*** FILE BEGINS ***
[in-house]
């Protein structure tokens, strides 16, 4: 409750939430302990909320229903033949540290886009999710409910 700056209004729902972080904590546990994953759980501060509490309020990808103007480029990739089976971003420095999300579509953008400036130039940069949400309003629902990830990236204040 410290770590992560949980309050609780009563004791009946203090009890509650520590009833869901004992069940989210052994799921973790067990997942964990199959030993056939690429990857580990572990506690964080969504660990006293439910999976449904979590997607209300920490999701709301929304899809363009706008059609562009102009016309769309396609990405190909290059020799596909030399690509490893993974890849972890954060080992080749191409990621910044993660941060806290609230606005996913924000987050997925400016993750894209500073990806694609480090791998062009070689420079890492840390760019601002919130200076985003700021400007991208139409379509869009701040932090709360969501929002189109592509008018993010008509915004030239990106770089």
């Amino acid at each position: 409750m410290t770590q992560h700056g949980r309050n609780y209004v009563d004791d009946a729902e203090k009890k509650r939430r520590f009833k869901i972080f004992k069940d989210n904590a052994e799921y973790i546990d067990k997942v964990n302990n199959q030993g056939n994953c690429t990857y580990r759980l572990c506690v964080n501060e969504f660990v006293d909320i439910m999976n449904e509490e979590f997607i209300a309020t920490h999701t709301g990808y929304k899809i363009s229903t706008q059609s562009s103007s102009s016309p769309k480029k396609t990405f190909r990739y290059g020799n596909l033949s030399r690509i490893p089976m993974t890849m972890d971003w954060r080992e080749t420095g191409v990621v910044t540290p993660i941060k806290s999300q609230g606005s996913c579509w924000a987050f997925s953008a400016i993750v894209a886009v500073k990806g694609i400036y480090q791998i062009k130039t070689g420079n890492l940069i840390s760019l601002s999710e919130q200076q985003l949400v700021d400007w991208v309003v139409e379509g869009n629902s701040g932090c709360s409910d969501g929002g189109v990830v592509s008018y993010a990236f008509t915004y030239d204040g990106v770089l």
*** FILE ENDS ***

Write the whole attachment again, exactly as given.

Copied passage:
[in-house]
């Protein structure tokens, strides 16, 4: 409750939430302990909320229903033949540290886009999710409910 700056209004729902972080904590546990994953759980501060509490309020990808103007480029990739089976971003420095999300579509953008400036130039940069949400309003629902990830990236204040 410290770590992560949980309050609780009563004791009946203090009890509650520590009833869901004992069940989210052994799921973790067990997942964990199959030993056939690429990857580990572990506690964080969504660990006293439910999976449904979590997607209300920490999701709301929304899809363009706008059609562009102009016309769309396609990405190909290059020799596909030399690509490893993974890849972890954060080992080749191409990621910044993660941060806290609230606005996913924000987050997925400016993750894209500073990806694609480090791998062009070689420079890492840390760019601002919130200076985003700021400007991208139409379509869009701040932090709360969501929002189109592509008018993010008509915004030239990106770089």
């Amino acid at each position: 409750m410290t770590q992560h700056g949980r309050n609780y209004v009563d004791d009946a729902e203090k009890k509650r939430r520590f009833k869901i972080f004992k069940d989210n904590a052994e799921y973790i546990d067990k997942v964990n302990n199959q030993g056939n994953c690429t990857y580990r759980l572990c506690v964080n501060e969504f660990v006293d909320i439910m999976n449904e509490e979590f997607i209300a309020t920490h999701t709301g990808y929304k899809i363009s229903t706008q059609s562009s103007s102009s016309p769309k480029k396609t990405f190909r990739y290059g020799n596909l033949s030399r690509i490893p089976m993974t890849m972890d971003w954060r080992e080749t420095g191409v990621v910044t540290p993660i941060k806290s999300q609230g606005s996913c579509w924000a987050f997925s953008a400016i993750v894209a886009v500073k990806g694609i400036y480090q791998i062009k130039t070689g420079n890492l940069i840390s760019l601002s999710e919130q200076q985003l949400v700021d400007w991208v309003v139409e379509g869009n629902s701040g932090c709360s409910d969501g929002g189109v990830v592509s008018y993010a990236f008509t915004y030239d204040g990106v770089l």